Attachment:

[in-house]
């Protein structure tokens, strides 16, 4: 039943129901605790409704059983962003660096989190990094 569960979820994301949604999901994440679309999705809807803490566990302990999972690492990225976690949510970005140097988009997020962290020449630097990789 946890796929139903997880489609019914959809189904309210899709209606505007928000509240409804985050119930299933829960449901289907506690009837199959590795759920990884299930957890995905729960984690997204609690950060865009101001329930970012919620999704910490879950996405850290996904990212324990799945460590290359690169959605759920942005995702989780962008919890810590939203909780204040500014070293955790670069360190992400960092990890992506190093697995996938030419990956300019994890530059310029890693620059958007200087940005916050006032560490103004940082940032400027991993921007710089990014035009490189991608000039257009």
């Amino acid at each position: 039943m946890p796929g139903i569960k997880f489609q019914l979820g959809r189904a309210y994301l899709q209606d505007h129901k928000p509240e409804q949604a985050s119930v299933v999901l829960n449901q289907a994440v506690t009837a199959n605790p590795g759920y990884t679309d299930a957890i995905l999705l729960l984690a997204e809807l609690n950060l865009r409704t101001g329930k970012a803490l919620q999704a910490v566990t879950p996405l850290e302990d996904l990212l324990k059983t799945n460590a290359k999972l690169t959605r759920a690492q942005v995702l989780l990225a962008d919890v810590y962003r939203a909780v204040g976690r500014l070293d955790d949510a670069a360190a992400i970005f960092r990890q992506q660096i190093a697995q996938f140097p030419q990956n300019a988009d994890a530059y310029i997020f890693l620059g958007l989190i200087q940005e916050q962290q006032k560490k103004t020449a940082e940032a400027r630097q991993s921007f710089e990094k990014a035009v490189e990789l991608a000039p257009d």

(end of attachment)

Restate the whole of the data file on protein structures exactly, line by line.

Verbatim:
[in-house]
């Protein structure tokens, strides 16, 4: 039943129901605790409704059983962003660096989190990094 569960979820994301949604999901994440679309999705809807803490566990302990999972690492990225976690949510970005140097988009997020962290020449630097990789 946890796929139903997880489609019914959809189904309210899709209606505007928000509240409804985050119930299933829960449901289907506690009837199959590795759920990884299930957890995905729960984690997204609690950060865009101001329930970012919620999704910490879950996405850290996904990212324990799945460590290359690169959605759920942005995702989780962008919890810590939203909780204040500014070293955790670069360190992400960092990890992506190093697995996938030419990956300019994890530059310029890693620059958007200087940005916050006032560490103004940082940032400027991993921007710089990014035009490189991608000039257009």
């Amino acid at each position: 039943m946890p796929g139903i569960k997880f489609q019914l979820g959809r189904a309210y994301l899709q209606d505007h129901k928000p509240e409804q949604a985050s119930v299933v999901l829960n449901q289907a994440v506690t009837a199959n605790p590795g759920y990884t679309d299930a957890i995905l999705l729960l984690a997204e809807l609690n950060l865009r409704t101001g329930k970012a803490l919620q999704a910490v566990t879950p996405l850290e302990d996904l990212l324990k059983t799945n460590a290359k999972l690169t959605r759920a690492q942005v995702l989780l990225a962008d919890v810590y962003r939203a909780v204040g976690r500014l070293d955790d949510a670069a360190a992400i970005f960092r990890q992506q660096i190093a697995q996938f140097p030419q990956n300019a988009d994890a530059y310029i997020f890693l620059g958007l989190i200087q940005e916050q962290q006032k560490k103004t020449a940082e940032a400027r630097q991993s921007f710089e990094k990014a035009v490189e990789l991608a000039p257009d």